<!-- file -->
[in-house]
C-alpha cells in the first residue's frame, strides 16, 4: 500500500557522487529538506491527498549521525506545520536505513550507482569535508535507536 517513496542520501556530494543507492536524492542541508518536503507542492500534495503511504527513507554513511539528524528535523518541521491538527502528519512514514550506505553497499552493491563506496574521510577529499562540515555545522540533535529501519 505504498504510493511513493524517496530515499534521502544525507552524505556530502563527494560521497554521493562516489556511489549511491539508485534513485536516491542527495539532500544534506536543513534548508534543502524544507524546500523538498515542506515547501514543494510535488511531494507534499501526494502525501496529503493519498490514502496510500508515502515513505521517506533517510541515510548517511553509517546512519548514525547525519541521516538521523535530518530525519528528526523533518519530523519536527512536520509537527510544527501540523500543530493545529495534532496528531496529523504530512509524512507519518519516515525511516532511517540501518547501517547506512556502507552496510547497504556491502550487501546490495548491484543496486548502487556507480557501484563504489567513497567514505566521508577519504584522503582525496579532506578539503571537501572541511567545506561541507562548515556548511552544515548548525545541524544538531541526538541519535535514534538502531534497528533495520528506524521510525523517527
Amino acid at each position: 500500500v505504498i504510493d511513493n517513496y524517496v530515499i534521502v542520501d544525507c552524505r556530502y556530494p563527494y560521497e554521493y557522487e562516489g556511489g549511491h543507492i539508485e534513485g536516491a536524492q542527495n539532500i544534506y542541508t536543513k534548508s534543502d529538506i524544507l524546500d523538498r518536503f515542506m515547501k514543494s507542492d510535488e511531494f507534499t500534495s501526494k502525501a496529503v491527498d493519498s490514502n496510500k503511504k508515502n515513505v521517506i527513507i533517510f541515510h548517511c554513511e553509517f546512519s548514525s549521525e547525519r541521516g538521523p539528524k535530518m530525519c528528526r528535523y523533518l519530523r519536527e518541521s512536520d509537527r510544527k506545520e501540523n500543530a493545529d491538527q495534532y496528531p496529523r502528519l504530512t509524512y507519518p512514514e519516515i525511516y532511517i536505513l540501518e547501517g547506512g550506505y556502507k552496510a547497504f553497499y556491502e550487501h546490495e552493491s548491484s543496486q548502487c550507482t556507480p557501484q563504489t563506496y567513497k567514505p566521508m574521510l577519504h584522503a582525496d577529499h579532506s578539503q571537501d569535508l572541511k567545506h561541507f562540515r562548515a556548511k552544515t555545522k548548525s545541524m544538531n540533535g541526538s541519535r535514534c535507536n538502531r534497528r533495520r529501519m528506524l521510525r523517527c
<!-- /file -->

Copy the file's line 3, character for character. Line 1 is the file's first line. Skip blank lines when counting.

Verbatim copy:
Amino acid at each position: 500500500v505504498i504510493d511513493n517513496y524517496v530515499i534521502v542520501d544525507c552524505r556530502y556530494p563527494y560521497e554521493y557522487e562516489g556511489g549511491h543507492i539508485e534513485g536516491a536524492q542527495n539532500i544534506y542541508t536543513k534548508s534543502d529538506i524544507l524546500d523538498r518536503f515542506m515547501k514543494s507542492d510535488e511531494f507534499t500534495s501526494k502525501a496529503v491527498d493519498s490514502n496510500k503511504k508515502n515513505v521517506i527513507i533517510f541515510h548517511c554513511e553509517f546512519s548514525s549521525e547525519r541521516g538521523p539528524k535530518m530525519c528528526r528535523y523533518l519530523r519536527e518541521s512536520d509537527r510544527k506545520e501540523n500543530a493545529d491538527q495534532y496528531p496529523r502528519l504530512t509524512y507519518p512514514e519516515i525511516y532511517i536505513l540501518e547501517g547506512g550506505y556502507k552496510a547497504f553497499y556491502e550487501h546490495e552493491s548491484s543496486q548502487c550507482t556507480p557501484q563504489t563506496y567513497k567514505p566521508m574521510l577519504h584522503a582525496d577529499h579532506s578539503q571537501d569535508l572541511k567545506h561541507f562540515r562548515a556548511k552544515t555545522k548548525s545541524m544538531n540533535g541526538s541519535r535514534c535507536n538502531r534497528r533495520r529501519m528506524l521510525r523517527c